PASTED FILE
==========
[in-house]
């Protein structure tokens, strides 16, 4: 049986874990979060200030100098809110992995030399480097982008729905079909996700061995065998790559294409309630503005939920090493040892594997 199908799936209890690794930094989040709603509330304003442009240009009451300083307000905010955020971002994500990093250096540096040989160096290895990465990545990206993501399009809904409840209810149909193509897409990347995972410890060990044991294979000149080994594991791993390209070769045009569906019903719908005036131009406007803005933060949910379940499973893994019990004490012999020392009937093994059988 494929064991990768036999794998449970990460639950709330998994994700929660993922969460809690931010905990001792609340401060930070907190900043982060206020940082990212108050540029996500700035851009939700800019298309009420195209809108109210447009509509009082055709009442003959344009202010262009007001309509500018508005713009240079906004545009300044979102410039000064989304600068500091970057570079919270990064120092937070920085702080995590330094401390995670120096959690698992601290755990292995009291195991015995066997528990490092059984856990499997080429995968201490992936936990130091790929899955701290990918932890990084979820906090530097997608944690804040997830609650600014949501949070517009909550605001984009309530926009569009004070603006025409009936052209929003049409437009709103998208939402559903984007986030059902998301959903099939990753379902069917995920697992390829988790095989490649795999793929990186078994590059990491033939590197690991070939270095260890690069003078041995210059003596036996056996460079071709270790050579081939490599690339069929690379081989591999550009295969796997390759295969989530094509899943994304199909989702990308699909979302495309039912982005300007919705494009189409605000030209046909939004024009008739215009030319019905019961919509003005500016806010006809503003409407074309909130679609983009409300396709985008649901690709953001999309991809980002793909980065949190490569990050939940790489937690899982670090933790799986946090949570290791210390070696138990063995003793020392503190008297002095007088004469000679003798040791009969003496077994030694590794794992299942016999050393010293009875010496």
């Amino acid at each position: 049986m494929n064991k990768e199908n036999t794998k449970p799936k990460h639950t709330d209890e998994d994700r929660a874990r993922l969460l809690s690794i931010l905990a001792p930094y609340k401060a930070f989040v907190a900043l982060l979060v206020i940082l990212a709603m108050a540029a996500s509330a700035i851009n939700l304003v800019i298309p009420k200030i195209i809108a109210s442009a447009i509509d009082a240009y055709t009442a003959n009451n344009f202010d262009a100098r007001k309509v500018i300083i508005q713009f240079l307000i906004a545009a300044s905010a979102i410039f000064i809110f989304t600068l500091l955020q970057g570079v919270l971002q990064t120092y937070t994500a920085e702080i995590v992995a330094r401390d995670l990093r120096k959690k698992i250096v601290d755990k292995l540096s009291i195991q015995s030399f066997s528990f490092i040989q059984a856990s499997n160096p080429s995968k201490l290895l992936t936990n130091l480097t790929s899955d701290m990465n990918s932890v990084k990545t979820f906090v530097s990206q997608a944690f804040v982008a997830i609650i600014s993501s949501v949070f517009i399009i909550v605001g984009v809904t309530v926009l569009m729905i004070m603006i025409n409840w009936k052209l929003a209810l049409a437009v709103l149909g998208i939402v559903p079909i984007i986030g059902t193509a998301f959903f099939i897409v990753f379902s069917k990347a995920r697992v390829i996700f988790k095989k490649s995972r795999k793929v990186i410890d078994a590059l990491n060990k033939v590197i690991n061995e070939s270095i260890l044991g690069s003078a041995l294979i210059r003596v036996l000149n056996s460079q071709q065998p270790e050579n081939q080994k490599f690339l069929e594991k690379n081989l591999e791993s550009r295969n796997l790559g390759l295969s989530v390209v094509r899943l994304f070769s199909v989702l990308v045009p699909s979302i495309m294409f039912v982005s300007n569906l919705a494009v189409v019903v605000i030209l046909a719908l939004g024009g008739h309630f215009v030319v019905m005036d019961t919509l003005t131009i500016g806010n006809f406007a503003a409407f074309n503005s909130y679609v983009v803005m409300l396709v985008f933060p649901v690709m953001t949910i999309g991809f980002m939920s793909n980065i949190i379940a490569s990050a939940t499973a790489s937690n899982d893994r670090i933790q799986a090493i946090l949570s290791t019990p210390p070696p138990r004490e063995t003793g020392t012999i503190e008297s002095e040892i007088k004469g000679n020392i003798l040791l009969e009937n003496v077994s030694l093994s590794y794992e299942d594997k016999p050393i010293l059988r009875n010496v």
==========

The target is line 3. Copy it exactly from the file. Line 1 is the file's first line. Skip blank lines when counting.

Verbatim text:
């Amino acid at each position: 049986m494929n064991k990768e199908n036999t794998k449970p799936k990460h639950t709330d209890e998994d994700r929660a874990r993922l969460l809690s690794i931010l905990a001792p930094y609340k401060a930070f989040v907190a900043l982060l979060v206020i940082l990212a709603m108050a540029a996500s509330a700035i851009n939700l304003v800019i298309p009420k200030i195209i809108a109210s442009a447009i509509d009082a240009y055709t009442a003959n009451n344009f202010d262009a100098r007001k309509v500018i300083i508005q713009f240079l307000i906004a545009a300044s905010a979102i410039f000064i809110f989304t600068l500091l955020q970057g570079v919270l971002q990064t120092y937070t994500a920085e702080i995590v992995a330094r401390d995670l990093r120096k959690k698992i250096v601290d755990k292995l540096s009291i195991q015995s030399f066997s528990f490092i040989q059984a856990s499997n160096p080429s995968k201490l290895l992936t936990n130091l480097t790929s899955d701290m990465n990918s932890v990084k990545t979820f906090v530097s990206q997608a944690f804040v982008a997830i609650i600014s993501s949501v949070f517009i399009i909550v605001g984009v809904t309530v926009l569009m729905i004070m603006i025409n409840w009936k052209l929003a209810l049409a437009v709103l149909g998208i939402v559903p079909i984007i986030g059902t193509a998301f959903f099939i897409v990753f379902s069917k990347a995920r697992v390829i996700f988790k095989k490649s995972r795999k793929v990186i410890d078994a590059l990491n060990k033939v590197i690991n061995e070939s270095i260890l044991g690069s003078a041995l294979i210059r003596v036996l000149n056996s460079q071709q065998p270790e050579n081939q080994k490599f690339l069929e594991k690379n081989l591999e791993s550009r295969n796997l790559g390759l295969s989530v390209v094509r899943l994304f070769s199909v989702l990308v045009p699909s979302i495309m294409f039912v982005s300007n569906l919705a494009v189409v019903v605000i030209l046909a719908l939004g024009g008739h309630f215009v030319v019905m005036d019961t919509l003005t131009i500016g806010n006809f406007a503003a409407f074309n503005s909130y679609v983009v803005m409300l396709v985008f933060p649901v690709m953001t949910i999309g991809f980002m939920s793909n980065i949190i379940a490569s990050a939940t499973a790489s937690n899982d893994r670090i933790q799986a090493i946090l949570s290791t019990p210390p070696p138990r004490e063995t003793g020392t012999i503190e008297s002095e040892i007088k004469g000679n020392i003798l040791l009969e009937n003496v077994s030694l093994s590794y794992e299942d594997k016999p050393i010293l059988r009875n010496v």